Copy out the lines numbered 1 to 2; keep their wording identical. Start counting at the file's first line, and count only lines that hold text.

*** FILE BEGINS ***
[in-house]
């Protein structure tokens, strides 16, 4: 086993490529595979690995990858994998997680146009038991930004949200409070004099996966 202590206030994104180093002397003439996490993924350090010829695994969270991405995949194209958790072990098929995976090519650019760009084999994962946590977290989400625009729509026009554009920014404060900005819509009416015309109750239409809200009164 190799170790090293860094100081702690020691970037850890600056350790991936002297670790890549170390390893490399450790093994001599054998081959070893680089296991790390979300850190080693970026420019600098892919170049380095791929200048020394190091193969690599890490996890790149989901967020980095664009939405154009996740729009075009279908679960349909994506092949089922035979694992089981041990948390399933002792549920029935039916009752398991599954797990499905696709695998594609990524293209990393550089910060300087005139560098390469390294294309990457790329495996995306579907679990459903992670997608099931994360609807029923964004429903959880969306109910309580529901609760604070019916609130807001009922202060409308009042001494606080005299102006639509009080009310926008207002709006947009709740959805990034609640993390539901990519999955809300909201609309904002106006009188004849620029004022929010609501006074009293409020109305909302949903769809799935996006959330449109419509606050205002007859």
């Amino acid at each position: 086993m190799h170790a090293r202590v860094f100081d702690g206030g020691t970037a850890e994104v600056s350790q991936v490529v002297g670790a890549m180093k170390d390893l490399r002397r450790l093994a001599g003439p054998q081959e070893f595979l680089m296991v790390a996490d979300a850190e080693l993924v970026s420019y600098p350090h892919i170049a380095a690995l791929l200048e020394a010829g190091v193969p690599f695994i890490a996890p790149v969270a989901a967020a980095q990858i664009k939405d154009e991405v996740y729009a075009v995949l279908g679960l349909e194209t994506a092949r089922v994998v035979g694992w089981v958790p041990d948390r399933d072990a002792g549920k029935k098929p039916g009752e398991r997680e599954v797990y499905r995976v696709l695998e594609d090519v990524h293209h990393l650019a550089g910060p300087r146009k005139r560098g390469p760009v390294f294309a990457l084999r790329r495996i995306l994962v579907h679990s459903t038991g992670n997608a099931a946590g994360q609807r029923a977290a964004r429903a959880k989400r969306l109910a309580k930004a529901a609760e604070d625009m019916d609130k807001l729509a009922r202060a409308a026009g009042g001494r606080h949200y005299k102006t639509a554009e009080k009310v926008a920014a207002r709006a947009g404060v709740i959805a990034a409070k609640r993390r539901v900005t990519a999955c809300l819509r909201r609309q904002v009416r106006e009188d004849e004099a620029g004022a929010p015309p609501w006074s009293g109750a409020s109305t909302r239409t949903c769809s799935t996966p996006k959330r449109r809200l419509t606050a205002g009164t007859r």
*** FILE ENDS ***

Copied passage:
[in-house]
């Protein structure tokens, strides 16, 4: 086993490529595979690995990858994998997680146009038991930004949200409070004099996966 202590206030994104180093002397003439996490993924350090010829695994969270991405995949194209958790072990098929995976090519650019760009084999994962946590977290989400625009729509026009554009920014404060900005819509009416015309109750239409809200009164 190799170790090293860094100081702690020691970037850890600056350790991936002297670790890549170390390893490399450790093994001599054998081959070893680089296991790390979300850190080693970026420019600098892919170049380095791929200048020394190091193969690599890490996890790149989901967020980095664009939405154009996740729009075009279908679960349909994506092949089922035979694992089981041990948390399933002792549920029935039916009752398991599954797990499905696709695998594609990524293209990393550089910060300087005139560098390469390294294309990457790329495996995306579907679990459903992670997608099931994360609807029923964004429903959880969306109910309580529901609760604070019916609130807001009922202060409308009042001494606080005299102006639509009080009310926008207002709006947009709740959805990034609640993390539901990519999955809300909201609309904002106006009188004849620029004022929010609501006074009293409020109305909302949903769809799935996006959330449109419509606050205002007859």